Every year since 1967, the world's technology companies gather at the International Consumer Electronics Show to exhibit the latest flashy products they've been working on. For the tech nuts who need to experience the absolute cutting edge in consumer technology, it's the greatest show on Earth.
Here are the five biggest deals to come out of CES 2013:
4K and OLED TVs
Forget 3D TV. People don't want to attach wonky goggles to their faces just to watch television, so sales fell flat and the technology was largely ignored.
Manufacturers are instead choosing to make TVs that can 2D images of unbelievable quality. This is made possible with OLED (organic light-emitting diode) and 4K technology.
OLED isn't about resolution. Your picture will stay the same size. Instead, it's about quality. Colors will be better and the picture will be brighter.
4K, however, is all about resolution. A 4K television pumps out video at four times the resolution of today's HDTVs. The sharpness on these TVs is completely unsurpassed.
We're seeing an aggressive push to say goodbye to power cords for your gadgets. You'll instead be setting them down on a charging surface, where they will wirelessly draw the electricity for themselves by way of inductive charging.
This has previously been possible with help from accessories (a special case for your phone, for example), but manufacturers are beginning to build this capability into their devices more often. Take Nokia's Lumia 920 smartphone, which comes out of the box ready to for cordless charging without any special knickknacks. Except for its charging pad, of course.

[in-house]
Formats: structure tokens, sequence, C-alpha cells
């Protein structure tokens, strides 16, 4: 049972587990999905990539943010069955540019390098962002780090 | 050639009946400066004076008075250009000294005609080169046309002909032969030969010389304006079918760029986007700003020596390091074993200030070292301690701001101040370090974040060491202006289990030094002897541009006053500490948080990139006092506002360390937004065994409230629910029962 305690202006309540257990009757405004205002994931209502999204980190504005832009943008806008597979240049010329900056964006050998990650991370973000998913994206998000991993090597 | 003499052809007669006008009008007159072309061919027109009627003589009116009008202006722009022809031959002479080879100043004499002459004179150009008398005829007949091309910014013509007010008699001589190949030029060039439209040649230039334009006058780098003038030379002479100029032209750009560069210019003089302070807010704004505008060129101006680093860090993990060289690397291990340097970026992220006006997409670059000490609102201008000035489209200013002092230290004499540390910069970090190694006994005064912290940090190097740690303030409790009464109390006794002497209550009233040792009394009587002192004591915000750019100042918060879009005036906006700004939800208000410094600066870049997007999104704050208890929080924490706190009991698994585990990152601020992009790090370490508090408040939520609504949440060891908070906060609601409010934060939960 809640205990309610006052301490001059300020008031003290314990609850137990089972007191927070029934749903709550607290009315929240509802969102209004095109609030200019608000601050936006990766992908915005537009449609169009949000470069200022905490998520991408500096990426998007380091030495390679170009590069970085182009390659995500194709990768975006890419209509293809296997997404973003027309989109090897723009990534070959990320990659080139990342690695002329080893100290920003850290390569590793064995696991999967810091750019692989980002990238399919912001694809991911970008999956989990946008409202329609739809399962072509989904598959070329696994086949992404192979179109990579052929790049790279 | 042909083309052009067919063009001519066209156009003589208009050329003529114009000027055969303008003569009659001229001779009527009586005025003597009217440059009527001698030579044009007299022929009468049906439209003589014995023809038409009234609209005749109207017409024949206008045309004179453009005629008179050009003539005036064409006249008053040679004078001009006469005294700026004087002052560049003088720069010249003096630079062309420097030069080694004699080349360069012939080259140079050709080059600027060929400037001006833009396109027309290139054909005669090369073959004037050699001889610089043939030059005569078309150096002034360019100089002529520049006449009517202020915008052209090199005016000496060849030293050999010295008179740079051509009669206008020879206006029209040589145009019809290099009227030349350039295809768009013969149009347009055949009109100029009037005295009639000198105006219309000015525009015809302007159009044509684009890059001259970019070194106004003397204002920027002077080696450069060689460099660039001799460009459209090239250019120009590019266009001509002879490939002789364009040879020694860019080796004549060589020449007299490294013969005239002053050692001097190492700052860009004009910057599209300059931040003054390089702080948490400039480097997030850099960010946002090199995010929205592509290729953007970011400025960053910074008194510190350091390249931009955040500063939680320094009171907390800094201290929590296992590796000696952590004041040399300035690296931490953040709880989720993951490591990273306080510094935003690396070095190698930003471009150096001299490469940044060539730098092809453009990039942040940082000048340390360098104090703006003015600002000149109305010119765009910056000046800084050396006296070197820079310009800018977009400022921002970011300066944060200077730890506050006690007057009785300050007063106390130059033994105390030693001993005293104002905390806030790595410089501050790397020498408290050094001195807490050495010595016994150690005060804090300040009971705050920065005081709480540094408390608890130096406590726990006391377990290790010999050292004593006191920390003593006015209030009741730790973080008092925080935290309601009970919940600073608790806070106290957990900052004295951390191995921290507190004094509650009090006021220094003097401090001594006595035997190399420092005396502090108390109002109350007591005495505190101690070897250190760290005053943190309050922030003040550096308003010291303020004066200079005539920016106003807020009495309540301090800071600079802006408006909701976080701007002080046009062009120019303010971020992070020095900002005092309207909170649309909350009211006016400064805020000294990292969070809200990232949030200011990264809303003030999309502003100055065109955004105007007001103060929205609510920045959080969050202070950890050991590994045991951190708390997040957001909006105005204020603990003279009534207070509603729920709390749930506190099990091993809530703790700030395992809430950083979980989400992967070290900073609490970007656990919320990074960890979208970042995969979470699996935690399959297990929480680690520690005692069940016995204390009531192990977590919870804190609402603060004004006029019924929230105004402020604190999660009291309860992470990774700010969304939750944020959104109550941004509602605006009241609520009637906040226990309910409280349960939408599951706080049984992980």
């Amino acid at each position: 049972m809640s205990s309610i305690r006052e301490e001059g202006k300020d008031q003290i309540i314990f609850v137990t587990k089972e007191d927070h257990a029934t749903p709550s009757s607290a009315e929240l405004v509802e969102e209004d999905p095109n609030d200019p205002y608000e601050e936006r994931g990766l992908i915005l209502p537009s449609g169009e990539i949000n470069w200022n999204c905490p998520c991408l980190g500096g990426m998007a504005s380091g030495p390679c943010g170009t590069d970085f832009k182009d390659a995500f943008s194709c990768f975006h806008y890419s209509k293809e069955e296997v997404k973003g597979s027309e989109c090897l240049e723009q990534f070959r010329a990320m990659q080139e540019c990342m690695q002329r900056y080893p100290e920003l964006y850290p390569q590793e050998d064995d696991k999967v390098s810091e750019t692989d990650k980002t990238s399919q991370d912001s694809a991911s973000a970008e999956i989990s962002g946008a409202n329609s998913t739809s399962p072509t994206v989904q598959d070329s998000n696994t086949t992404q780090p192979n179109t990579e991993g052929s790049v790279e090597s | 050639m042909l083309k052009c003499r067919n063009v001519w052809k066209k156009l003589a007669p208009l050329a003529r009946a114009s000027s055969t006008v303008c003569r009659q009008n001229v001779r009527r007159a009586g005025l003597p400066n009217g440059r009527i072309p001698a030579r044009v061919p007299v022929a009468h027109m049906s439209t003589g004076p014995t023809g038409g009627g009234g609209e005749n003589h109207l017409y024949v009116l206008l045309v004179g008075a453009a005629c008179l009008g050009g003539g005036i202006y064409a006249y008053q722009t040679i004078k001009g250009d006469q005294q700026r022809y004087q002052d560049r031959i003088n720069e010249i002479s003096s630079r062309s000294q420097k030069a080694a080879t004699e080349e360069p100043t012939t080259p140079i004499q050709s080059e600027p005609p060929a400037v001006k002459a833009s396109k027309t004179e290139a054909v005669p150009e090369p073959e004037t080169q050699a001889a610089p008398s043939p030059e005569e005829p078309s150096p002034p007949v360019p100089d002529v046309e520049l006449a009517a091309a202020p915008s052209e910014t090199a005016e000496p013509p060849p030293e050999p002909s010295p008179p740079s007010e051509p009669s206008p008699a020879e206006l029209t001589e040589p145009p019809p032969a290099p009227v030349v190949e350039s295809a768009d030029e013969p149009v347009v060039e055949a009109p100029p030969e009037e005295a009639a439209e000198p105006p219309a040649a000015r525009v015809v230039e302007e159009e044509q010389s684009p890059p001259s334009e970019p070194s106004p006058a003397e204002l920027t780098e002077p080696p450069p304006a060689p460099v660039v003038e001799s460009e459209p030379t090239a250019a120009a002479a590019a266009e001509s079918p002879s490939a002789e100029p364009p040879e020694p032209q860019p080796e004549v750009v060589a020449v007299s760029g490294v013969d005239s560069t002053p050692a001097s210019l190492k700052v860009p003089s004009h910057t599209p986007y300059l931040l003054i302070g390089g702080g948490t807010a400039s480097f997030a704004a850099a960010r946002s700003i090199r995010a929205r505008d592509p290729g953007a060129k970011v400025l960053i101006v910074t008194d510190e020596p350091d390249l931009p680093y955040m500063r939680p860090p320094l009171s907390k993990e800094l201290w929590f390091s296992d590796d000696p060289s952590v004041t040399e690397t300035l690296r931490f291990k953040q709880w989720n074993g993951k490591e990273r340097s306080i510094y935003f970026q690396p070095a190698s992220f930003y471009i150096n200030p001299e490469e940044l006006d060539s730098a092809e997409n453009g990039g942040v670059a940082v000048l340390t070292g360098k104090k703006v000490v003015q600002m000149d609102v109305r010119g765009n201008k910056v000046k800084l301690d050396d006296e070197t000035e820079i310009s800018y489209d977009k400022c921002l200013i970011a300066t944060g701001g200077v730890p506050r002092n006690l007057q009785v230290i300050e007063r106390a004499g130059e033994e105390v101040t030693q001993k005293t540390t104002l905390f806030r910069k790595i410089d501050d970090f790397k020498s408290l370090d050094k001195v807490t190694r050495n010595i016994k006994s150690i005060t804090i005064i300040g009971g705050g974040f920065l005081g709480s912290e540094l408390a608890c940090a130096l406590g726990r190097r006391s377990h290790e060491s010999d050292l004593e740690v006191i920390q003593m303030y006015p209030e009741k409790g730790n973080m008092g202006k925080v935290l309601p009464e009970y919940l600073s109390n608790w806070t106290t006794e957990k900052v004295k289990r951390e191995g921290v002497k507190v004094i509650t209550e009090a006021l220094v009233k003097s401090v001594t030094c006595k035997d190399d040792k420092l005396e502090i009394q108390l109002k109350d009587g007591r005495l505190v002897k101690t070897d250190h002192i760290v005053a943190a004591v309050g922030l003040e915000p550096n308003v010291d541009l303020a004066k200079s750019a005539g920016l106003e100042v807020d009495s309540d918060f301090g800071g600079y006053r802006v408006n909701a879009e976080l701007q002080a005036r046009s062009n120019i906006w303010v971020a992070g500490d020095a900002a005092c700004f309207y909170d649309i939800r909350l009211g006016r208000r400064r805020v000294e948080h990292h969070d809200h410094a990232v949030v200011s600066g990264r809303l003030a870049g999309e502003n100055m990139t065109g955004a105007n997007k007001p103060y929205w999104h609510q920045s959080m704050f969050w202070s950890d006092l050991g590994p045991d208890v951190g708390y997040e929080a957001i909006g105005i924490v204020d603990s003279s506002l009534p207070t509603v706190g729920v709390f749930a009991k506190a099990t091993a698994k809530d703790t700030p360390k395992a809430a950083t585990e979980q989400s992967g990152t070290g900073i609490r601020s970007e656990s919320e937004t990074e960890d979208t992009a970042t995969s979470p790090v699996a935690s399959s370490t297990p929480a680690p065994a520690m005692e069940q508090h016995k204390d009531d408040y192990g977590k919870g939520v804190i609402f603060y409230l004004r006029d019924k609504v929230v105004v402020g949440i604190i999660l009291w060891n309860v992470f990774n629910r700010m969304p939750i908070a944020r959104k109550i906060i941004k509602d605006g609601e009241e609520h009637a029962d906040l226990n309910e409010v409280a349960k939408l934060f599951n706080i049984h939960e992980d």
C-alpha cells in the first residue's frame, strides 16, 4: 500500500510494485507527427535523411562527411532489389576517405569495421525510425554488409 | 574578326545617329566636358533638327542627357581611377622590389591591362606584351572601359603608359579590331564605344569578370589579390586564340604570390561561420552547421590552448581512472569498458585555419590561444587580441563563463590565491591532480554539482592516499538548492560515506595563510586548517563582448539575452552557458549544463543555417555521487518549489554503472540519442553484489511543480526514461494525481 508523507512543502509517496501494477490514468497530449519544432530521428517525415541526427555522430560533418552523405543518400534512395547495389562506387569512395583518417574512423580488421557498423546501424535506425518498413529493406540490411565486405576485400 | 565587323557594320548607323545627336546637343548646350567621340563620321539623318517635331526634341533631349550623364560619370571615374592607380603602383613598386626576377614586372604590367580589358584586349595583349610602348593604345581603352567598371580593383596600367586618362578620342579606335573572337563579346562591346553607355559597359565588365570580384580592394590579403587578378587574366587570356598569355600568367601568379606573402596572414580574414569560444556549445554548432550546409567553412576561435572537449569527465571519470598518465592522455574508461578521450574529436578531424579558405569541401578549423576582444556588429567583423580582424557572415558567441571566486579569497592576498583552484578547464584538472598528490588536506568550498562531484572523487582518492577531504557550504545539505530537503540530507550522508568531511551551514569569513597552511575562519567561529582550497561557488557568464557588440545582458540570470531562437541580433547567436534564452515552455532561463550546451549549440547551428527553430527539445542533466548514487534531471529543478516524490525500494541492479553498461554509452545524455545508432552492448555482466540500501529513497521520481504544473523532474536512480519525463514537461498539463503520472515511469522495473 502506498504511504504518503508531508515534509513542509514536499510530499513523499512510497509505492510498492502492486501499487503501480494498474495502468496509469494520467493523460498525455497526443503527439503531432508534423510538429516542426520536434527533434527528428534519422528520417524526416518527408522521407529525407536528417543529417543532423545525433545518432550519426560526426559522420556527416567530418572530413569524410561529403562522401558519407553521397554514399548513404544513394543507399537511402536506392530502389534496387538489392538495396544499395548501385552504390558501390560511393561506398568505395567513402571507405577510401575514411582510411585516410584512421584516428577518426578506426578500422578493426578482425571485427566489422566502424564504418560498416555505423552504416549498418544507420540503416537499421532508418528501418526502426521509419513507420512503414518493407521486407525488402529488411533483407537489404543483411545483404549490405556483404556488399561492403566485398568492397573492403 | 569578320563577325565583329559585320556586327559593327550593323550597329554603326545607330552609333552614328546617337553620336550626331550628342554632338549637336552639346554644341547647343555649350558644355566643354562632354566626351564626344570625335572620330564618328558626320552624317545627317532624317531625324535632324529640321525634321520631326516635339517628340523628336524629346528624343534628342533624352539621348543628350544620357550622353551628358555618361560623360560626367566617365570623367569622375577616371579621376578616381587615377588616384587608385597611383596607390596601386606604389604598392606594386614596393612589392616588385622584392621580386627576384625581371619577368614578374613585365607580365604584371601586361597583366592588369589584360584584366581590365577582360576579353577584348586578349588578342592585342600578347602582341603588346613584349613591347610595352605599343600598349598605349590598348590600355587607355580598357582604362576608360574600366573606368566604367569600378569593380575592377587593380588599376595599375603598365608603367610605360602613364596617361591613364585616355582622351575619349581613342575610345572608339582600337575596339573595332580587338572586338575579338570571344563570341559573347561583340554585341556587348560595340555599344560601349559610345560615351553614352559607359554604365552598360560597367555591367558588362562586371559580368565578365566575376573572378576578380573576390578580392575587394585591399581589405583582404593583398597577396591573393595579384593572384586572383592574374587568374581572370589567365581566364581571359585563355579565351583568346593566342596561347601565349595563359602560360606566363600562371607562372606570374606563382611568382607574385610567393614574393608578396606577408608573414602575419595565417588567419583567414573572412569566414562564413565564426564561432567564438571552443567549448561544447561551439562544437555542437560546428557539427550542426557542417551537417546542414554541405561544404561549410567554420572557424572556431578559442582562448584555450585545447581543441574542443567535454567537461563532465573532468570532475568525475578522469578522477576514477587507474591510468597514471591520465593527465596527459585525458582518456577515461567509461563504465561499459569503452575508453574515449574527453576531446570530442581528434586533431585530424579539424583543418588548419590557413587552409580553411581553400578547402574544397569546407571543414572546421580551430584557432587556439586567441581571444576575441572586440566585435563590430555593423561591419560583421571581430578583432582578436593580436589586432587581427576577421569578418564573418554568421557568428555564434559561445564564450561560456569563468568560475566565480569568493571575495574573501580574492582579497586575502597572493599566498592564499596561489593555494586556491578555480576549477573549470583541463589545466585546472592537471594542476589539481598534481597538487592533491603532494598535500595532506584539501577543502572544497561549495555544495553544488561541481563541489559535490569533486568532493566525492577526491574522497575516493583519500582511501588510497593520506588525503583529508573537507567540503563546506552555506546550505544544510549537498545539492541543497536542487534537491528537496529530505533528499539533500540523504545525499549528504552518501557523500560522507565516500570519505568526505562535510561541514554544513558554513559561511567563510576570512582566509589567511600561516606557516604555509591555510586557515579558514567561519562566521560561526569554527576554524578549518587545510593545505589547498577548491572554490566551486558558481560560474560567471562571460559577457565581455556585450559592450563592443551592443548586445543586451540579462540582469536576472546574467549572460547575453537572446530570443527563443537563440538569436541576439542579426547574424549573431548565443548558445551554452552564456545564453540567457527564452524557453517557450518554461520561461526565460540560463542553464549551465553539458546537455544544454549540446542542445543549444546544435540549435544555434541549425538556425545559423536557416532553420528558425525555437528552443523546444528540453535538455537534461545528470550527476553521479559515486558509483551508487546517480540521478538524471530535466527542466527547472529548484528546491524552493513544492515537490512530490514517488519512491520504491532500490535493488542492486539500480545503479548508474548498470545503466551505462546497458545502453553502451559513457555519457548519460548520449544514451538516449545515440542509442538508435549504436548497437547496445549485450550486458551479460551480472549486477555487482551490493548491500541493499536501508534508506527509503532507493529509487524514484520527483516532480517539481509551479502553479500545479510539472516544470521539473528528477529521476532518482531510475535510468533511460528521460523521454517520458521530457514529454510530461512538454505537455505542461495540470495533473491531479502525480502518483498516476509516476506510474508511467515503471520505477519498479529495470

Ubuntu as a mobile OS
Generally speaking, consumers have two options in the world of mobile operating systems - Apple's iOS or Google's Android. Each has its own advantages and disadvantages, but we have yet to see another mobile OS present a strong third option.
This might just change with Ubuntu. It's a Linux-based operating system already powering a small percentage of computers around the world, so surely a scaled-down build should be more than enough for your phone.
Early looks at Ubuntu Mobile show it to be extremely polished, like Apple's iOS, but also extremely open and customizable, like Android. It simply combines the best characteristics of both major OSes, which might make it too appealing to ignore.
The Electric Imp
Controlling your home over the internet will soon be as common as flipping a physical lightswitch. And it can all be done affordably with the curiously-named Electric Imp.
The $25 Electric Imp is a simple circuit board with a processor and Wi-Fi connectivity. Hobbyists and device manufacturers can teach their Imps how to do any one of a number of things by interfacing them with real-world objects. Start your coffee maker with a text message. Turn off the lawn sprinkler when it's raining. Turn on your kitchen lights when electricity is cheapest. You're limited only by your imagination.
Google was the first company to bring the idea into the mainstream consciousness, but it's by no means the only one working in the space. Audi and Toyota both have their own self-piloting automobiles that they're showing off at this year's CES.
These cars make use of GPS to know where they are, a camera array to know what's surrounding them, and computer software to interpret all of this data. The result is something bordering on magic.
These five technologies are strong contenders to shape our future and even be further developed down the road. But the consumers choose what lives and dies, so it's up to them to decide what sticks around.